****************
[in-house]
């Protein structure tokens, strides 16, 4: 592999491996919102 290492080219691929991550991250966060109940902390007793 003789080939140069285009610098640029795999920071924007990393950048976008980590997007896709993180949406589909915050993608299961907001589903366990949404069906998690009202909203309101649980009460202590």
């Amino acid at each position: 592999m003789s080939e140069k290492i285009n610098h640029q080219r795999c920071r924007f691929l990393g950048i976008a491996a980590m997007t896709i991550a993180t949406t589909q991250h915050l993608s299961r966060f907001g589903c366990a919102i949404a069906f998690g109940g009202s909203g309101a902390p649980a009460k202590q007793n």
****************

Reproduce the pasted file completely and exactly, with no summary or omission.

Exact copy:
[in-house]
């Protein structure tokens, strides 16, 4: 592999491996919102 290492080219691929991550991250966060109940902390007793 003789080939140069285009610098640029795999920071924007990393950048976008980590997007896709993180949406589909915050993608299961907001589903366990949404069906998690009202909203309101649980009460202590």
């Amino acid at each position: 592999m003789s080939e140069k290492i285009n610098h640029q080219r795999c920071r924007f691929l990393g950048i976008a491996a980590m997007t896709i991550a993180t949406t589909q991250h915050l993608s299961r966060f907001g589903c366990a919102i949404a069906f998690g109940g009202s909203g309101a902390p649980a009460k202590q007793n």